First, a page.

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R I Med J (2013). 2019 Apr 1;102(3):34-37.

Attitudes Toward Advocacy Do Not Match Actions: A Cross-sectional Survey of Residents and Fellows.

Author information

1
Assistant Professor, Department of Medicine, University of California San Francisco, San Francisco VA Medical Center, San Francisco, CA.
2
Clinical Instructor, Department of Medicine, Brigham and Women's Hospital, Harvard Medical School, Boston, MA.
3
Statistician, Lifespan Biostatistics Core, Rhode Island Hospital, Providence, RI.
4
Division of Hematology and Oncology, Rhode Island Hospital, The Alpert Medical School of Brown University, Providence, RI.
5
Associate Professor, Department of Medicine, The Alpert Medical School of Brown University, Providence, RI.

Abstract

BACKGROUND/OBJECTIVE:

We sought to determine baseline physician advocacy knowledge and attitudes of resident and fellow trainees at our institution to inform future graduate medical education (GME) activities.

METHODS:

A cross-sectional survey was developed and administered to all house staff in 2014 at Lifespan Hospitals, affiliated with The Warren Alpert Medical School of Brown University.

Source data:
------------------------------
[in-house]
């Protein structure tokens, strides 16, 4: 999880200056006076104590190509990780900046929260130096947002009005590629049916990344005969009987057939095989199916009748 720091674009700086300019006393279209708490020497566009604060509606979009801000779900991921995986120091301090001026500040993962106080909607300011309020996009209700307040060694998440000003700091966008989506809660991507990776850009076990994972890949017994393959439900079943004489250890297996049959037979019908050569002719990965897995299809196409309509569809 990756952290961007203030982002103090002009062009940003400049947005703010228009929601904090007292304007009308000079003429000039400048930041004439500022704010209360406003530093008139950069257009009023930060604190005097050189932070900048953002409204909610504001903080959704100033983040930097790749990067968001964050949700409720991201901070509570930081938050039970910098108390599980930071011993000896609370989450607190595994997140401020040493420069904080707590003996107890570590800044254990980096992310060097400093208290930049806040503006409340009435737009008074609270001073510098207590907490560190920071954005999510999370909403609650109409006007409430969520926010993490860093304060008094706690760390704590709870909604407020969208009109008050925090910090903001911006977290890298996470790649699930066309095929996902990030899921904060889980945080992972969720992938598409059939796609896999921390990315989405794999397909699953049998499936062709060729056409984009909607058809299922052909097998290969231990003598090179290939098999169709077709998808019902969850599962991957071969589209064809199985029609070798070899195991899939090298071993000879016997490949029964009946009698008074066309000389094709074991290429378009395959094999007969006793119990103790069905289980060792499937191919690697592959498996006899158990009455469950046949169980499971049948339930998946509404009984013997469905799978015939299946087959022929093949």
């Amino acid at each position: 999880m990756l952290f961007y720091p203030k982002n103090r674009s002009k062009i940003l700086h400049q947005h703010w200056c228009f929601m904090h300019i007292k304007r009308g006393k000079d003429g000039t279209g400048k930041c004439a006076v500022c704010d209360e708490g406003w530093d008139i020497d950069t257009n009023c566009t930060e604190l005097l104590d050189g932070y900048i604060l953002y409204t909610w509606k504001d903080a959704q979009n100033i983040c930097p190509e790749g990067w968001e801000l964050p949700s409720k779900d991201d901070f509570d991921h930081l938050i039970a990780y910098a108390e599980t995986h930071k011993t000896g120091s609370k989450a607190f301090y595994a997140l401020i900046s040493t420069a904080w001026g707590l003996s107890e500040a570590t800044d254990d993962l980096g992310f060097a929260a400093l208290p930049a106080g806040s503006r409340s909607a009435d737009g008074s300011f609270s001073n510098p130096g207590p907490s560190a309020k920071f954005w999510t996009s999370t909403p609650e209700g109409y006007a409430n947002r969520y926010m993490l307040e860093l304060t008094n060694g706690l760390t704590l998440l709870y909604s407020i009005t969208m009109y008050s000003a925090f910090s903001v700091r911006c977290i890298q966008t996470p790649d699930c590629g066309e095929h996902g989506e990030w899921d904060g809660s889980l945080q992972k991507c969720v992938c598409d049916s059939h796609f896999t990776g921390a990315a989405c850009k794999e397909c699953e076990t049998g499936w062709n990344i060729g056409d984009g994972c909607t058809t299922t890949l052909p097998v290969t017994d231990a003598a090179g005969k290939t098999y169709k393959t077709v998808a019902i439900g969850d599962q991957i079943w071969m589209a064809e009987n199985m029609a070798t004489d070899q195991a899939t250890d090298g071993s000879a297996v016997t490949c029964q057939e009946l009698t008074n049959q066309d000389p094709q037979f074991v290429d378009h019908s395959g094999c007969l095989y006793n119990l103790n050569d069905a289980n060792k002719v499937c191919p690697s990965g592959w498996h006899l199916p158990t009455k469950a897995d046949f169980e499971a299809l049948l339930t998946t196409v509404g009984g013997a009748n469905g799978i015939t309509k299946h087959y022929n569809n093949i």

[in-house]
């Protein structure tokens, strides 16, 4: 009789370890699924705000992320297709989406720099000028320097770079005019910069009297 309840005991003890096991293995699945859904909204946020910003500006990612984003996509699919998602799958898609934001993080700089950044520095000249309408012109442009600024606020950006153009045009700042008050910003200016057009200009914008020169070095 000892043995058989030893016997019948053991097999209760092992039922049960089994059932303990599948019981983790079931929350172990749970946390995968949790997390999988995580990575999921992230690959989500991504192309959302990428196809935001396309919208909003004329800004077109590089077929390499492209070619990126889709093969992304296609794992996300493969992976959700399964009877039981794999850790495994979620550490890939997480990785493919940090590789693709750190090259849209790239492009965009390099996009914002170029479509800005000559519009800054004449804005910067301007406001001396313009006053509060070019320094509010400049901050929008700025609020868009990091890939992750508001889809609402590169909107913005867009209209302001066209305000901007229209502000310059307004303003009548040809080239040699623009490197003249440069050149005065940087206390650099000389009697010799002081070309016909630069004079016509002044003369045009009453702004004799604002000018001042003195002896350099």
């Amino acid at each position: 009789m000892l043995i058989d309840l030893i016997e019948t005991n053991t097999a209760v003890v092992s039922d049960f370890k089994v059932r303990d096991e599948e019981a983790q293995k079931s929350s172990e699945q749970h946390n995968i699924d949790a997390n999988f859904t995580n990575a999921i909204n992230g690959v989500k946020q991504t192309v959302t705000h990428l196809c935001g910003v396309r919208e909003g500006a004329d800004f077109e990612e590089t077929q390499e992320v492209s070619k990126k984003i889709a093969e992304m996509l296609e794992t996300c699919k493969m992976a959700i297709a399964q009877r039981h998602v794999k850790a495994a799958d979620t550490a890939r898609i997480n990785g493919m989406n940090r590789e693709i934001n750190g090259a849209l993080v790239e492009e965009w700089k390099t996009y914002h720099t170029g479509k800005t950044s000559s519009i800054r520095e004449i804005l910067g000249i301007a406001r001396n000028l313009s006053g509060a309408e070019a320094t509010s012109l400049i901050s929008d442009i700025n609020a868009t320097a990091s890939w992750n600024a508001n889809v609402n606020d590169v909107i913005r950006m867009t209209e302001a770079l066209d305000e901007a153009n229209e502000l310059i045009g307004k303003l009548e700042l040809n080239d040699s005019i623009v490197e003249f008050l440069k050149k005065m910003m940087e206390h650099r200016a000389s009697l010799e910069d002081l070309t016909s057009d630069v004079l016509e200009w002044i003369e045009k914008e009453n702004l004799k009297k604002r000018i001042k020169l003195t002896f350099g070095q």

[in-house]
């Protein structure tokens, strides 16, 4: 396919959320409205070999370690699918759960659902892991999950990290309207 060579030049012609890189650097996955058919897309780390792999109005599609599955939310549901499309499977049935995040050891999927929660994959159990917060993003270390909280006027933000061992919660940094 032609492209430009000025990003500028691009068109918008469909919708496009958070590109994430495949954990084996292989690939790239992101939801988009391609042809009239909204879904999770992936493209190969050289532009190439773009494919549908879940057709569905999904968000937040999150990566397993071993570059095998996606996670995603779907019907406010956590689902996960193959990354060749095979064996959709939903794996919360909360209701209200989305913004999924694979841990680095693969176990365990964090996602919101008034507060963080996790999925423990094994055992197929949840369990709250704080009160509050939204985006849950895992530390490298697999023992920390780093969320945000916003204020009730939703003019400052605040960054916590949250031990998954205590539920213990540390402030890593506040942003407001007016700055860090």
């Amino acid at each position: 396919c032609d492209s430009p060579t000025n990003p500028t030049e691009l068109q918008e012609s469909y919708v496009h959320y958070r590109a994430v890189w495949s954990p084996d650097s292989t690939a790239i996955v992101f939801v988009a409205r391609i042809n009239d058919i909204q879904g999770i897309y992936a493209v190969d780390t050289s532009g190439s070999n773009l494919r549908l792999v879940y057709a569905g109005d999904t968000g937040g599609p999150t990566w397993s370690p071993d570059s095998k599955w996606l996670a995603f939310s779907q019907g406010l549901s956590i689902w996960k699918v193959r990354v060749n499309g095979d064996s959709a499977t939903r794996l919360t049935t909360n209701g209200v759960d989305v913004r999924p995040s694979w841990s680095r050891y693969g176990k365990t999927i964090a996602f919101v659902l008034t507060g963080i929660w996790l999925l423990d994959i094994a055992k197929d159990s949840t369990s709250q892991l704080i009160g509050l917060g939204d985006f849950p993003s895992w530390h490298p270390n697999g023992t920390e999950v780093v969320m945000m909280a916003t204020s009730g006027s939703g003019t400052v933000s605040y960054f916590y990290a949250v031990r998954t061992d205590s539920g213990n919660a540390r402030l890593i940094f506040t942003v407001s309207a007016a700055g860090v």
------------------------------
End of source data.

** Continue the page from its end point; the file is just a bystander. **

RESULTS:

The response rate was 24% (134/558). Eighty-eight percent reported voting in the 2012 presidential election, with lower participation in regional elections. Less than 25% felt comfortable explaining the Affordable Care Act, communicating with media, or influencing legislation on a health care issue. The majority (94%) agreed that "as a physician I have a duty to advocate." Few reported receiving adequate advocacy training in medical school (18%) or residency (12%).

CONCLUSIONS:

House staff agreed that physicians have a duty to advocate, but this did not translate into knowledge or action. GME should increase curricular efforts for trainees in the health care advocacy domain.

KEYWORDS:

advocacy training; graduate medical education; physician advocacy

PMID:
30943670
[Indexed for MEDLINE]

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